About the Site

Welcome to American Athena, a blog that documents the creation of a new book tentatively titled American Athena: Cultivating Victorian Womanhood on the Midwestern Frontier, 1825-1925. Our central question is: What happens in a community where women are educated?

The study focuses on Jacksonville, Illinois, founded in 1825. Local boosters dubbed the town the “Athens of the West,” and placed their faith in institutions as a vehicle for ordered progress. By the 1860s, Jacksonville was especially unique in that it boasted three institutions dedicated to women’s higher education, an all-male liberals arts college, thriving churches, political organizations, schools for the deaf and visually impaired, and the Illinois State Hospital for the Insane. Women played critical roles within these institutions as reformers, patrons, administrators, teachers, students, alumnae, medical practitioners, and patients. My project challenges existing narratives in American women’s history by shifting the focus to the Midwest and focusing on women’s daily interactions within the community.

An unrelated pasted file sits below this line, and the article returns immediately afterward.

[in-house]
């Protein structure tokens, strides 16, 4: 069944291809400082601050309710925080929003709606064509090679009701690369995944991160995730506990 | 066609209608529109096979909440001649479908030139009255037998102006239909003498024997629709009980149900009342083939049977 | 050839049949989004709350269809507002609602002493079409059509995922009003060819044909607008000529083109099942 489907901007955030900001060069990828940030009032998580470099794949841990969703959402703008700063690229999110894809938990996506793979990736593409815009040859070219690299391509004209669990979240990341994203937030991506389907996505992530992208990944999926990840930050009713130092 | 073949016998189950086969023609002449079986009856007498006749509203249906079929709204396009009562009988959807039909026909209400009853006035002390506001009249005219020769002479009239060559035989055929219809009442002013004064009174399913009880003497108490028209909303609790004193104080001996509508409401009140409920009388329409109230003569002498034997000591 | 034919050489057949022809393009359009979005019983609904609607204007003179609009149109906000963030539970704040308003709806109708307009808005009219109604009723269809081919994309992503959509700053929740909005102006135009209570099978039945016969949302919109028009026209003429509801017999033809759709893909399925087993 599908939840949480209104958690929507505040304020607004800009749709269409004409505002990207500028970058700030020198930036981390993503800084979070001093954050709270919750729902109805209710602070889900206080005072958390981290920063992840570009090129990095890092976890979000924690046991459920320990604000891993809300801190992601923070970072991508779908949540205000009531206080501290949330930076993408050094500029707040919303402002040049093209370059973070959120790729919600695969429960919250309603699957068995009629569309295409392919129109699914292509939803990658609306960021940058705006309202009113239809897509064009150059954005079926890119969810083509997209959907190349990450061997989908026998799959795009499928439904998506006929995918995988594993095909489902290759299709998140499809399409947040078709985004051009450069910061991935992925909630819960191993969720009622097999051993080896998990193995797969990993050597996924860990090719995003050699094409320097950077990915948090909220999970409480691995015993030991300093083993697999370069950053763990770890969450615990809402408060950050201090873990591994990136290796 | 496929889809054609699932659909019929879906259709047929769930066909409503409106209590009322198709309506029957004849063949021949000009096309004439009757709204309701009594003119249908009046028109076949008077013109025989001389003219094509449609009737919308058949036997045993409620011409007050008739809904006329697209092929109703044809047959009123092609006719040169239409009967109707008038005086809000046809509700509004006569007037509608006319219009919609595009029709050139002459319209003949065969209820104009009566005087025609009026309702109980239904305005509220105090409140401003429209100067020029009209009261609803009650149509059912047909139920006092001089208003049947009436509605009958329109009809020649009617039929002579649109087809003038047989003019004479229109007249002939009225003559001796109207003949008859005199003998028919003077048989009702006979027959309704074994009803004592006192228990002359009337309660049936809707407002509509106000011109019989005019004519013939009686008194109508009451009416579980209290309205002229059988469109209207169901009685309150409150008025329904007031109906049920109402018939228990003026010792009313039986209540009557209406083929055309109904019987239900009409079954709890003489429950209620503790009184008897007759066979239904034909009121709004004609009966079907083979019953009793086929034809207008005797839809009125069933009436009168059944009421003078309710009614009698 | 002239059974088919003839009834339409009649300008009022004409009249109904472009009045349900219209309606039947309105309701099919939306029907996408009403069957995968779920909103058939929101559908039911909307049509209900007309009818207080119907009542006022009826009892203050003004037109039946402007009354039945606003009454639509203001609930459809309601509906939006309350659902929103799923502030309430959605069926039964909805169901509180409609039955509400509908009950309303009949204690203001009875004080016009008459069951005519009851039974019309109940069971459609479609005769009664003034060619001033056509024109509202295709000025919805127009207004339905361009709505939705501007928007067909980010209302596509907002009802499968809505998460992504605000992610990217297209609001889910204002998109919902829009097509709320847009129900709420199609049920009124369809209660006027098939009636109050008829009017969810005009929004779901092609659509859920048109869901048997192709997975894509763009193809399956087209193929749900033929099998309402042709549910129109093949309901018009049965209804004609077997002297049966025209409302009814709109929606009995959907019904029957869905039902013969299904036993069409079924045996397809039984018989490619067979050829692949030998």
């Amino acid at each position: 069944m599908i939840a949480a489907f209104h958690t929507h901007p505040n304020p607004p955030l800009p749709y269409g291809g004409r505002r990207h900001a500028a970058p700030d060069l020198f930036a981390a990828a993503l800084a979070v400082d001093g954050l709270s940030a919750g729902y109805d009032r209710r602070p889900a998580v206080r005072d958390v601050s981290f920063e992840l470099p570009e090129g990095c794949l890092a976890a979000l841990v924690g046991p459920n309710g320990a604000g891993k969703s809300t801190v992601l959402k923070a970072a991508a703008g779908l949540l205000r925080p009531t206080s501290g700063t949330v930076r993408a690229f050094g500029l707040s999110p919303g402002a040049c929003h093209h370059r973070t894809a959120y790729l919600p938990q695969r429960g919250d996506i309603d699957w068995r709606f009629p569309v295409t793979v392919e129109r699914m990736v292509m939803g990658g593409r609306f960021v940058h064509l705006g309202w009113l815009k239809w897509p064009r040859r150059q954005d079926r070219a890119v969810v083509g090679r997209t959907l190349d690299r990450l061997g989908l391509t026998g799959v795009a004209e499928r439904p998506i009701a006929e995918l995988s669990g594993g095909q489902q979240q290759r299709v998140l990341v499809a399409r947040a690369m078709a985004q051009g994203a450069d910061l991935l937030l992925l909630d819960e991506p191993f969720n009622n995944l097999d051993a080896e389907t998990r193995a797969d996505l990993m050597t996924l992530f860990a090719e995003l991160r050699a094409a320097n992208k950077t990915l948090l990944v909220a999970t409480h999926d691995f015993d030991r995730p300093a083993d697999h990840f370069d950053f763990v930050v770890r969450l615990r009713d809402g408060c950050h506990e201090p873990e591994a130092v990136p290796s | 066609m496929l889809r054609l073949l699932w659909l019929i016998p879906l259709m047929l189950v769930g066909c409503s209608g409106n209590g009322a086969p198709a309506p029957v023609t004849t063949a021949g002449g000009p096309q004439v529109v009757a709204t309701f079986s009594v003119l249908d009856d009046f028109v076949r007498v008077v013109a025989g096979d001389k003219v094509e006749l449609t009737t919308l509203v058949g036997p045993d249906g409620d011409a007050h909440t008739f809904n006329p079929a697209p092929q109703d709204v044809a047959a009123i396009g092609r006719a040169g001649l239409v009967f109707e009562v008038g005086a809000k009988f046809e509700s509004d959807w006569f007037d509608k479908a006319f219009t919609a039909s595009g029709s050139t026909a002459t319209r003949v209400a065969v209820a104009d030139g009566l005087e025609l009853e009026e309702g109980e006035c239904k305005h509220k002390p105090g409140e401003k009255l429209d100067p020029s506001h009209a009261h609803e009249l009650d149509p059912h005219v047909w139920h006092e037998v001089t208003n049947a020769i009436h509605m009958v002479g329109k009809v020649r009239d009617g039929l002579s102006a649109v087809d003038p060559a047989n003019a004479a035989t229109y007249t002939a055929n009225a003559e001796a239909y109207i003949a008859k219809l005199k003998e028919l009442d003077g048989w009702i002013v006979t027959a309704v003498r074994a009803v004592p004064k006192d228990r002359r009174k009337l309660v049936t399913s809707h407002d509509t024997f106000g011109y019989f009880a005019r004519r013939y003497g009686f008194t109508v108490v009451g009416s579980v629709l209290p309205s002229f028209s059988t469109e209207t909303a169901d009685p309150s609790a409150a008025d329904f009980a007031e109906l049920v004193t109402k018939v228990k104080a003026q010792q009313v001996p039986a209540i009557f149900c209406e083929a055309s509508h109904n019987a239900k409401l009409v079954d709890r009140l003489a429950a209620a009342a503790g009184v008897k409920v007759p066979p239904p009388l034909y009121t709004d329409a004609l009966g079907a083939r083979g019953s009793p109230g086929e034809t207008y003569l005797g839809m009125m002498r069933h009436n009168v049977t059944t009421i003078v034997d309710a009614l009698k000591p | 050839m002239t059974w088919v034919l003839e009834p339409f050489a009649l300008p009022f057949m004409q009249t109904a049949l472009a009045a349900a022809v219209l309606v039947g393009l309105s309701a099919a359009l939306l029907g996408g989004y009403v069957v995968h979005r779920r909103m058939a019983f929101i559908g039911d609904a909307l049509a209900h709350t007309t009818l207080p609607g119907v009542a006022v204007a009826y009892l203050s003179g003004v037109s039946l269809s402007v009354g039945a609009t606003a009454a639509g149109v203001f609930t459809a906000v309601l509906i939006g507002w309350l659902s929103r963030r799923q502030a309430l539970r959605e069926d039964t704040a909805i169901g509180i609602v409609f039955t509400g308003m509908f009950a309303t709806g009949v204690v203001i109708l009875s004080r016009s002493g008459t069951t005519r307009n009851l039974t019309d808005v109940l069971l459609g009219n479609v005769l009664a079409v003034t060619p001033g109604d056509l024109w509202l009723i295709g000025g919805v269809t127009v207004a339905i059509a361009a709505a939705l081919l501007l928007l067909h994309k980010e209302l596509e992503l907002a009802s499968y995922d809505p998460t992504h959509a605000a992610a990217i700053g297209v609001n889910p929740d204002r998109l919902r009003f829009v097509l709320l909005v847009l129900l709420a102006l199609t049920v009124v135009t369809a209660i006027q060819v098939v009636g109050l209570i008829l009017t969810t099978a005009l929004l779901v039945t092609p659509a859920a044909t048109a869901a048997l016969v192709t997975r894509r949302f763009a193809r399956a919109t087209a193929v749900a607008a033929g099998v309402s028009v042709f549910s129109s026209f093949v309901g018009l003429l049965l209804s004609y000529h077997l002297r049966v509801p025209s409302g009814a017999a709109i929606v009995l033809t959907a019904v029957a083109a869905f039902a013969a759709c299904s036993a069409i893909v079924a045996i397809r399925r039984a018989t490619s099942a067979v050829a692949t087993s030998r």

This blog offers a behind-the-scenes glimpse into the process of historical research, teaching, writing, and publishing. It is a creative construction zone, where I invite you to ask questions, provide input, and see the very same documents and sources that I see. Together, we’ll navigate the creative process and learn more about women’s lives, social movements, and feminism in the nineteenth century.

The class of 1868, Jacksonville Female Academy.  Khalaf Al Habtoor Archives at Illinois College.
The class of 1868, Jacksonville Female Academy.
Khalaf Al Habtoor Archives at Illinois College.

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